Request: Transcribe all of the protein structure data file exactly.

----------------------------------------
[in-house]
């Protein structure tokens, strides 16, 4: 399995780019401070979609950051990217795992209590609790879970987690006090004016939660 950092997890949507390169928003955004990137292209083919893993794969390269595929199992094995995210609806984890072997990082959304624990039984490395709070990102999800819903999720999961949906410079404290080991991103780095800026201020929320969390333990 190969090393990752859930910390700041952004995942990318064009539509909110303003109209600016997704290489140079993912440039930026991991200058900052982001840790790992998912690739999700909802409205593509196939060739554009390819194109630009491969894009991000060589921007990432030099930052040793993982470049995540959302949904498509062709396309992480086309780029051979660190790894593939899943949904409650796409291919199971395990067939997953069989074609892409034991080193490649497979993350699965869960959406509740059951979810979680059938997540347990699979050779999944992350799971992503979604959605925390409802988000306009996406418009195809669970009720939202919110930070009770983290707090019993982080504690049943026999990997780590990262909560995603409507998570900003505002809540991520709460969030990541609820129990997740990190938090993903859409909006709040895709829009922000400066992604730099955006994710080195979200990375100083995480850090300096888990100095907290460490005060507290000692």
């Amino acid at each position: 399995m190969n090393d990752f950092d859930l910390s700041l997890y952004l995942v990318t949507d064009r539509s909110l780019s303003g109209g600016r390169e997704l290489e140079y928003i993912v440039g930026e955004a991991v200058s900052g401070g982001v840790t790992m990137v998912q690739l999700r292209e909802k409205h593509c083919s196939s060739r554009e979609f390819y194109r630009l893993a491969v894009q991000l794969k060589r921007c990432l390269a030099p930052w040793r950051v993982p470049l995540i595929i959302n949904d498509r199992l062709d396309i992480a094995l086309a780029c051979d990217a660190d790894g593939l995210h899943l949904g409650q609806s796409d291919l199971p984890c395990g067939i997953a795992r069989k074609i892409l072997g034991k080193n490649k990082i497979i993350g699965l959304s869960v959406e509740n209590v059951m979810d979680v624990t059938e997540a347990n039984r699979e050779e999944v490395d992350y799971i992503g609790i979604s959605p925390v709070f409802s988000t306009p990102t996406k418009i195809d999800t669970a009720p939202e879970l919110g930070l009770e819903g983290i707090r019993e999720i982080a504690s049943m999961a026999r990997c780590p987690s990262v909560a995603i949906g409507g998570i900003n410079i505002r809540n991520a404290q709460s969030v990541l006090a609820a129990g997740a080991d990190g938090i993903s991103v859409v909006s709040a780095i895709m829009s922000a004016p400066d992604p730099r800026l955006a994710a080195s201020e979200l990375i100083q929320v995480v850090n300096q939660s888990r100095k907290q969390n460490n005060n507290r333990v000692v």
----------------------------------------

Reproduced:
[in-house]
């Protein structure tokens, strides 16, 4: 399995780019401070979609950051990217795992209590609790879970987690006090004016939660 950092997890949507390169928003955004990137292209083919893993794969390269595929199992094995995210609806984890072997990082959304624990039984490395709070990102999800819903999720999961949906410079404290080991991103780095800026201020929320969390333990 190969090393990752859930910390700041952004995942990318064009539509909110303003109209600016997704290489140079993912440039930026991991200058900052982001840790790992998912690739999700909802409205593509196939060739554009390819194109630009491969894009991000060589921007990432030099930052040793993982470049995540959302949904498509062709396309992480086309780029051979660190790894593939899943949904409650796409291919199971395990067939997953069989074609892409034991080193490649497979993350699965869960959406509740059951979810979680059938997540347990699979050779999944992350799971992503979604959605925390409802988000306009996406418009195809669970009720939202919110930070009770983290707090019993982080504690049943026999990997780590990262909560995603409507998570900003505002809540991520709460969030990541609820129990997740990190938090993903859409909006709040895709829009922000400066992604730099955006994710080195979200990375100083995480850090300096888990100095907290460490005060507290000692």
């Amino acid at each position: 399995m190969n090393d990752f950092d859930l910390s700041l997890y952004l995942v990318t949507d064009r539509s909110l780019s303003g109209g600016r390169e997704l290489e140079y928003i993912v440039g930026e955004a991991v200058s900052g401070g982001v840790t790992m990137v998912q690739l999700r292209e909802k409205h593509c083919s196939s060739r554009e979609f390819y194109r630009l893993a491969v894009q991000l794969k060589r921007c990432l390269a030099p930052w040793r950051v993982p470049l995540i595929i959302n949904d498509r199992l062709d396309i992480a094995l086309a780029c051979d990217a660190d790894g593939l995210h899943l949904g409650q609806s796409d291919l199971p984890c395990g067939i997953a795992r069989k074609i892409l072997g034991k080193n490649k990082i497979i993350g699965l959304s869960v959406e509740n209590v059951m979810d979680v624990t059938e997540a347990n039984r699979e050779e999944v490395d992350y799971i992503g609790i979604s959605p925390v709070f409802s988000t306009p990102t996406k418009i195809d999800t669970a009720p939202e879970l919110g930070l009770e819903g983290i707090r019993e999720i982080a504690s049943m999961a026999r990997c780590p987690s990262v909560a995603i949906g409507g998570i900003n410079i505002r809540n991520a404290q709460s969030v990541l006090a609820a129990g997740a080991d990190g938090i993903s991103v859409v909006s709040a780095i895709m829009s922000a004016p400066d992604p730099r800026l955006a994710a080195s201020e979200l990375i100083q929320v995480v850090n300096q939660s888990r100095k907290q969390n460490n005060n507290r333990v000692v």